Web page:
New Mandatory Minimums Added to Bill Seeking to Reduce Stiff Drug Penalties

ACLU leader says Senate Judiciary Committee amendments are 'really disheartening.'

Sen. Chuck Grassley, R-Iowa, left, successfully added three amendments to the the Smarter Sentencing Act of 2013 on Thursday. Senate Judiciary Committee Chairman Patrick Leahy, D-Vt., right, voted against the amendments.

Sen. Chuck Grassley, R-Iowa, left, successfully added three amendments to the the Smarter Sentencing Act of 2013 on Thursday. Senate Judiciary Committee Chairman Patrick Leahy, D-Vt., right, voted against the amendments.

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The Senate Judiciary Committee approved the Smarter Sentencing Act of 2013 by a wide margin Thursday, taking a major step toward reducing mandatory drug-related sentences. Amendments attached to the bill, however, would also establish new mandatory sentences for sex crimes, domestic violence and terrorism.

The bill is sponsored by Senate Majority Whip Dick Durbin, D-Ill., and Sen. Mike Lee, R-Utah, and has significant bipartisan support. Its primary aim is to allow greater sentencing flexibility and would reduce various drug-related mandatory minimums from five, 10 and 20 years to two, five and 10 years. It would also allow prisoners with crack cocaine convictions to have their punishments revisited in light of the 2010 law that lessened penalties for the drug.

In a frustrating blow to some reformers, committee members adopted three amendments from Sen. Chuck Grassley, R-Iowa, that would add the new minimum sentences.

Committee members voted 15-3 to establish a mandatory minimum sentence of five years for federal sexual abuse crimes and 15-3 to created a 10-year mandatory minimum sentence for interstate domestic violence resulting in death of the victim.

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Sens. Patrick Leahy, D-Vt., Mazie Hirono, D-Hawaii, and Lee voted against those amendments.

"Our research shows for the specific crimes they were targeting, those mandatory minimums were considerably lower than the average sentence for that type of crime," says Brian Phillips, Lee's communications director.

In addition to viewing them as unnecessary, Lee voted against the proposals "to be consistent on principle when it comes to mandatory minimums [and] to the purpose of this bill, which is much more narrow than some are trying to make it," Phillips says.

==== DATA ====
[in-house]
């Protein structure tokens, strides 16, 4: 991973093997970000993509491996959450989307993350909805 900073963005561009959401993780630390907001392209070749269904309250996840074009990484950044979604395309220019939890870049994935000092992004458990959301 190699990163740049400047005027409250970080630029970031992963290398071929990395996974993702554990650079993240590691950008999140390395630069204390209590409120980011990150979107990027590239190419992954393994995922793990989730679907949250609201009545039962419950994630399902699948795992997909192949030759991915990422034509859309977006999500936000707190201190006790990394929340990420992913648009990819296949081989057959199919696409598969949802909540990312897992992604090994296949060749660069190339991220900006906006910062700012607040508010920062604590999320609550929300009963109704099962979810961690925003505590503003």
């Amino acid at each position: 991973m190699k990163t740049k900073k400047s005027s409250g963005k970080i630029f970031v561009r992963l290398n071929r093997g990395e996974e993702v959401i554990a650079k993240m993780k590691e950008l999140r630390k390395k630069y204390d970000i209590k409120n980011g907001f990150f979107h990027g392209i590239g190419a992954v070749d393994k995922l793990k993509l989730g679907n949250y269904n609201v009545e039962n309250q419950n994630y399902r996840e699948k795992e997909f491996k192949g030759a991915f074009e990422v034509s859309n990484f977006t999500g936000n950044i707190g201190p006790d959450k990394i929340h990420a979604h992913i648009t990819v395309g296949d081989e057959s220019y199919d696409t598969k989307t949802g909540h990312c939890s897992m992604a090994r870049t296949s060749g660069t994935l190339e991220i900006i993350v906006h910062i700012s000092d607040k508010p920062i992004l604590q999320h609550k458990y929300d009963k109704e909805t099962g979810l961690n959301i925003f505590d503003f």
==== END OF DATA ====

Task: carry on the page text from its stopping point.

Hirono's decision to vote no was based in part on opposition from the National Task Force to End Sexual and Domestic Violence, which said in a Thursday letter to lawmakers there are better ways to protect abuse survivors and punish offenders.

"[E]ach case and each victim's situation is so unique, it is our opinion that the establishment of mandatory minimum sentences in these cases does not necessarily ensure the safety of victims of these crimes," the task force letter said.

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Committee members approved a new five year mandatory minimum sentence for providing arms to terrorists by a voice vote.

The overall bill was approved 13-5 by the Senate Judiciary Committee. All 10 committee Democrats and Republican Sens. Ted Cruz of Texas, Jeff Flake of Arizona and Lee voted in favor.

The American Civil Liberties Union, a prominent supporter of rescinding mandatory minimums, is displeased with the possibility of new mandatory sentences.

"What we're trying to do is untie judges' hands and these three amendments tie them further," says Laura Murphy, director of the ACLU's Washington Legislative Office.

Murphy says the ACLU will continue to support the overall bill, but will also seek the removal of the amendments when the bill is considered on the Senate floor.

"It is really disheartening that the Grassley amendments were added," Murphy says. "I don't think there's any doubt that people who commit sexual offenses get hard time and so I don't understand the necessity."

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Murphy says it's probable the new minimums would affect a small number of people relative to the drug crimes – as many sexual offenders are prosecuted under state law – but says the issue remains a significant concern.

"The basic question is, should these penalties be given based on individual circumstances and allowing federal judges to use their discretion, or do judges go back to being forced into a robotic response?" she says.

Jesselyn McCurdy, senior legislative counsel at the ACLU, says "it's going to be an uphill battle" to remove the new minimums.

"We have to catch our breath to think up a strategy," McCurdy says.

It's currently unclear how many people are charged annually with the sexual crimes that would be affected, but preliminary research by the ACLU suggests several hundred people are charged annually with the offenses.

Families Against Mandatory Minimums, a group supporting sentencing reform, also expressed concern about the new minimums.

"We strongly support the underlying bill; however, we have deep concerns about changes made during markup," FAMM President Julie Stewart said in a statement. "These changes include new mandatory minimums for domestic violence and sexual abuse that are unjustified and opposed by the very victims they are supposed to protect."

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